Antarctic Science



Life Sciences

Aerial dispersal of springtails on the Antarctic Peninsula: implications for local distribution and demography


T.C. Hawes a1c1, M.R. Worland a2, P. Convey a2 and J.S. Bale a1
a1 School of Biosciences, University of Birmingham, Edgbaston, Birmingham B15 2TT, UK
a2 British Antarctic Survey, NERC, High Cross, Madingley Road, Cambridge CB3 OET, UK

Article author query
hawes tc   [PubMed][Google Scholar] 
worland mr   [PubMed][Google Scholar] 
convey p   [PubMed][Google Scholar] 
bale js   [PubMed][Google Scholar] 

Abstract

Aerial dispersal has been frequently proposed as a potential mechanism by which polar terrestrial arthropods are transported to, and settle the ice free habitats of Antarctica, but to date there has been little substantive evidence in support of this hypothesis. Using water traps we investigated aerial deposition of arthropods on Lagoon Island, Ryder Bay, on the Antarctic Peninsula. Over a period of five weeks, trapping at three different altitudes, we captured a total of nine springtails, Cryptopygus antarcticus, all alive. This is the first study to demonstrate conclusively the survival of wind-borne native arthropods within Antarctica. By scaling the modest trapping area and success against island surface area, it is clear that hundreds, if not thousands, of springtails are regularly relocated by winds between the terrestrial habitats of Marguerite Bay. We use known desiccation rates of C. antarcticus and wind speeds to predict the likelihood of successful dispersal between the principal terrestrial habitats of the larger Marguerite Bay. Implications for local and long-range dispersal are discussed in relation to C. antarcticus and other polar arthropods.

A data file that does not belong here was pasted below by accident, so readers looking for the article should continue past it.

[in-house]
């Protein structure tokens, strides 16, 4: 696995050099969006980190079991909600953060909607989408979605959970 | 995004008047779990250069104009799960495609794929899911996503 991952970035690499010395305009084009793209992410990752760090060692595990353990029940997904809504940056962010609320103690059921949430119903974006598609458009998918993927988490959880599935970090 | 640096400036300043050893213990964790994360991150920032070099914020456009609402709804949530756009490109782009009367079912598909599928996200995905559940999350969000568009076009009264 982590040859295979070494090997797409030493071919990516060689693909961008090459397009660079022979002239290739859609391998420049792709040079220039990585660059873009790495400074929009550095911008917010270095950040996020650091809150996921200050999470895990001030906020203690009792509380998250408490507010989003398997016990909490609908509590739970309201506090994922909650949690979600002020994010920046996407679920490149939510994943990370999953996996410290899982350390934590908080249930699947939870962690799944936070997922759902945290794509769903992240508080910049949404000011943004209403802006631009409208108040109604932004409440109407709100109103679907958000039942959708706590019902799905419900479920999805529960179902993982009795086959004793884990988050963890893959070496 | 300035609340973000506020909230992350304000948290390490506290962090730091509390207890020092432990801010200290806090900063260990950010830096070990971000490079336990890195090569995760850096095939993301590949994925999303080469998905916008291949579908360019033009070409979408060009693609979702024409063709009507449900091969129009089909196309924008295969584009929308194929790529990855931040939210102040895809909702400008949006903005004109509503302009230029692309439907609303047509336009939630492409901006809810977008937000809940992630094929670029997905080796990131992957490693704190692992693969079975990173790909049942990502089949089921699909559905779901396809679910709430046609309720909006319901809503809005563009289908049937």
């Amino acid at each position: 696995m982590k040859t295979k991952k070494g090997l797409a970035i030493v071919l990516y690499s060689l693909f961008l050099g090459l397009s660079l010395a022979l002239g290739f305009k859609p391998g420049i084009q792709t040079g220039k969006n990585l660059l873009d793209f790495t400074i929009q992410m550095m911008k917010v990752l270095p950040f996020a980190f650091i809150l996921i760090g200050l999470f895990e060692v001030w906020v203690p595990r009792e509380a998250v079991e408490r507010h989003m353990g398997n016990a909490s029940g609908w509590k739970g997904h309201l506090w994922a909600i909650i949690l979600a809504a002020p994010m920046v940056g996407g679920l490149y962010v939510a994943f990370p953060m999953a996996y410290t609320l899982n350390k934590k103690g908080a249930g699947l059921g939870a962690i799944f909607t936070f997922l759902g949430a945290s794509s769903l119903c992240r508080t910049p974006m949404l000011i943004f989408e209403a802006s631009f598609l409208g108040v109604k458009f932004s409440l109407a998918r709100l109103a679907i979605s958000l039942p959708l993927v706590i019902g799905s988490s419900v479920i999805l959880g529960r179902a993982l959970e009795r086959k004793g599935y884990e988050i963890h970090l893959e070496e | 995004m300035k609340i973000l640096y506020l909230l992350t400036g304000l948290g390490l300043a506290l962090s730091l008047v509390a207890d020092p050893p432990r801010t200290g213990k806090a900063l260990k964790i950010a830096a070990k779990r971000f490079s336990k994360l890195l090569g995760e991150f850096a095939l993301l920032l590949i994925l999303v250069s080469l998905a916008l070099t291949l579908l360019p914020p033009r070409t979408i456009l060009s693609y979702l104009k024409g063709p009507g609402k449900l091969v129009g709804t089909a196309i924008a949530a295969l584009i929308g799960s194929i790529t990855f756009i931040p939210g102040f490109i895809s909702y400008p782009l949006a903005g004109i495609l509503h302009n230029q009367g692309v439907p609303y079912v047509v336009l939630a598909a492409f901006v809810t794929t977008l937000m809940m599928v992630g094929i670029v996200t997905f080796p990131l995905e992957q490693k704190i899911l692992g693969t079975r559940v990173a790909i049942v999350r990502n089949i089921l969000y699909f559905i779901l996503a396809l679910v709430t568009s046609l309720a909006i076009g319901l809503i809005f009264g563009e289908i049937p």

(Published Online February 28 2007)
(Received February 16 2006)
(Accepted May 6 2006)


Key Words: Collembola; Cryptopygus antarcticus; desiccation; Maritime Antarctic; wind.

Correspondence:
c1 tinstone12@hotmail.com


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